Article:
Since 2009 when the first "Mobile Yoga" as a workout discussion commenced, I have incorporated the concepts into all aspects of my teaching. If I am working with hockey players on the ice my focus is to help them learn to make the connection between what they are doing and what they are thinking about. This is not easy for children. On the whole htey are very intuitive and often move before they are aware of how and why. Also, depending on the age and level of development it is often difficult motorically to make the connection between mind and body. That said, through the break down of skills into progressions, they begin to make those connections. They become aware of what they can and cannot do easity and begin to "self correct" or at least "self report" when they don't "feel" that they did the move correctly or when their mind has gone off task.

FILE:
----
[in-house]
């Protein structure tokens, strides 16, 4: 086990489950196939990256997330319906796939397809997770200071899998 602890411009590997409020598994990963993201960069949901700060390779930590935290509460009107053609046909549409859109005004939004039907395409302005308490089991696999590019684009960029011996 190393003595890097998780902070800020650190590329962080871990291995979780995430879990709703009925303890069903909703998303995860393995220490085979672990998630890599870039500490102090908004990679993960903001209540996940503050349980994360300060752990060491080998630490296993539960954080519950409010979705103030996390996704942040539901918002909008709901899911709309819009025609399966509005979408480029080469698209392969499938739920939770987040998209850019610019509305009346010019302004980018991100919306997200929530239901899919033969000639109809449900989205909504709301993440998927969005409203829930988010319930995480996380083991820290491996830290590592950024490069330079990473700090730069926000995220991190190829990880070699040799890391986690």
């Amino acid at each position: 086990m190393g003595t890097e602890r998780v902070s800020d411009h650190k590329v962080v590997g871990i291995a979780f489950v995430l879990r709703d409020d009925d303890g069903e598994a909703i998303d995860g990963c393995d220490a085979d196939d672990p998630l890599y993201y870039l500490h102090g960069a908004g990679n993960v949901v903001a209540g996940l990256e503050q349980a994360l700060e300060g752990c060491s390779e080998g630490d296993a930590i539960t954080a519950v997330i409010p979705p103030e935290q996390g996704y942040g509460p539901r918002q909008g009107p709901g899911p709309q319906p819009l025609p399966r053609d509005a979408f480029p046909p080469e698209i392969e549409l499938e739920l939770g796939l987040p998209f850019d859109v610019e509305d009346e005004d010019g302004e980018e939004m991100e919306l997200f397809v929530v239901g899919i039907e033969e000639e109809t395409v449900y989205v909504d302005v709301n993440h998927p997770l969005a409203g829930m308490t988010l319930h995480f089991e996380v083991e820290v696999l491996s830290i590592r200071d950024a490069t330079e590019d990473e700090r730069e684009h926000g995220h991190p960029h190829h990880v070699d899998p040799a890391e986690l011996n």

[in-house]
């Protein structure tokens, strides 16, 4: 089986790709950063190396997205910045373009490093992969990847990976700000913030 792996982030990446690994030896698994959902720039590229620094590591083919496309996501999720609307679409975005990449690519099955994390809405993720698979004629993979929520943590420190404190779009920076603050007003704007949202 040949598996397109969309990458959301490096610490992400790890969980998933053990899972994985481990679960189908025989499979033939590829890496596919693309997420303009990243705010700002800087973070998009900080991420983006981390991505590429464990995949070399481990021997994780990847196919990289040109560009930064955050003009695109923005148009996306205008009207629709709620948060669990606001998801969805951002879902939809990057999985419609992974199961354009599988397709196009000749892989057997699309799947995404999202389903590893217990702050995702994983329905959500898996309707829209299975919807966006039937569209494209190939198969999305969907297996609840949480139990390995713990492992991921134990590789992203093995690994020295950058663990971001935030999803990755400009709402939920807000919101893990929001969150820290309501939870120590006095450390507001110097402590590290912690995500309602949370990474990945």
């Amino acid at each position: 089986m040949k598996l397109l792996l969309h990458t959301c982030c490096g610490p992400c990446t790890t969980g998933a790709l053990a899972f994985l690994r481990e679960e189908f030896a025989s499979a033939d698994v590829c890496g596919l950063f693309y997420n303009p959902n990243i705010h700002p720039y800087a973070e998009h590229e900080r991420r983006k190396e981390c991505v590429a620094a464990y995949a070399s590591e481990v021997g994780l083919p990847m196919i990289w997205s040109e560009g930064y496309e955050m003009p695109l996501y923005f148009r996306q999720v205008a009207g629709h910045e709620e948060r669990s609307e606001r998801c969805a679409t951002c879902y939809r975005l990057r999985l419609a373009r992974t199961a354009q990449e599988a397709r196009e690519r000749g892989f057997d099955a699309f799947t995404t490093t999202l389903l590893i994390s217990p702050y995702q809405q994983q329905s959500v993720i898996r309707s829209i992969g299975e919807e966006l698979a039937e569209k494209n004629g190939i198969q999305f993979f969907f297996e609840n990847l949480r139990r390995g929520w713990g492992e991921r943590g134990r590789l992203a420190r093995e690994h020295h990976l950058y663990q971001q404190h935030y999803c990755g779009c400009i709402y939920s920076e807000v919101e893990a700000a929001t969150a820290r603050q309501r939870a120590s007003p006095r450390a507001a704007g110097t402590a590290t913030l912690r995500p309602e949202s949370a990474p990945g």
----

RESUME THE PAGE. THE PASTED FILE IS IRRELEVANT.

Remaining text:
When I am working in my part time job in a cardiac rehabilitation unit I apply the concepts of mobile yoga when talking to patients about the interconnected between behaviors and health. Helping to align their goals with behaviors, we are often discussing daily habits and how they can have a positive and negative effect on health. Yoga is about being aware and connected to the present moment and maintaining that connection. When it comes to behavior change, this can be extremely difficult!
So Mobile Yoga started as a workout to bring together skating and yogic concepts and has evolved into a way of life that has not only impacted how I approach life, but through my efforts of teaching others, has become part of their awareness as well.